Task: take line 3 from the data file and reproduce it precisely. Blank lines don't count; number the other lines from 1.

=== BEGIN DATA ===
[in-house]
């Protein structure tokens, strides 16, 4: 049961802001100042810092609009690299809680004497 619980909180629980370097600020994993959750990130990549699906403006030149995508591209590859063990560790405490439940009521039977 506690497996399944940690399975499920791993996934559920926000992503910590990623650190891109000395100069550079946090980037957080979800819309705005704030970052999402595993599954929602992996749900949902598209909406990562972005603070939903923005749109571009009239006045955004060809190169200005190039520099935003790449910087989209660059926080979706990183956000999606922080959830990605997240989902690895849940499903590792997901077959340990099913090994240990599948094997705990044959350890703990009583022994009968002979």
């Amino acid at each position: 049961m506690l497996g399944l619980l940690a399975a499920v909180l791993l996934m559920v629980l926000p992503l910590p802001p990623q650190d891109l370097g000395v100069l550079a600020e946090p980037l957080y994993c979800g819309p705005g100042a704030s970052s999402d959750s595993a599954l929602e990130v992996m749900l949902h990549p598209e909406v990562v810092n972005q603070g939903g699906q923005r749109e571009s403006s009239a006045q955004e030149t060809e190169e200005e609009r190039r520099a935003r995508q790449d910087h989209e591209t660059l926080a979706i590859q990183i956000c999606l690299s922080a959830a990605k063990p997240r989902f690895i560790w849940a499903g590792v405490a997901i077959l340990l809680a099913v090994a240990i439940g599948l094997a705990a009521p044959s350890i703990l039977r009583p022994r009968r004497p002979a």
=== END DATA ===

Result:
């Amino acid at each position: 049961m506690l497996g399944l619980l940690a399975a499920v909180l791993l996934m559920v629980l926000p992503l910590p802001p990623q650190d891109l370097g000395v100069l550079a600020e946090p980037l957080y994993c979800g819309p705005g100042a704030s970052s999402d959750s595993a599954l929602e990130v992996m749900l949902h990549p598209e909406v990562v810092n972005q603070g939903g699906q923005r749109e571009s403006s009239a006045q955004e030149t060809e190169e200005e609009r190039r520099a935003r995508q790449d910087h989209e591209t660059l926080a979706i590859q990183i956000c999606l690299s922080a959830a990605k063990p997240r989902f690895i560790w849940a499903g590792v405490a997901i077959l340990l809680a099913v090994a240990i439940g599948l094997a705990a009521p044959s350890i703990l039977r009583p022994r009968r004497p002979a």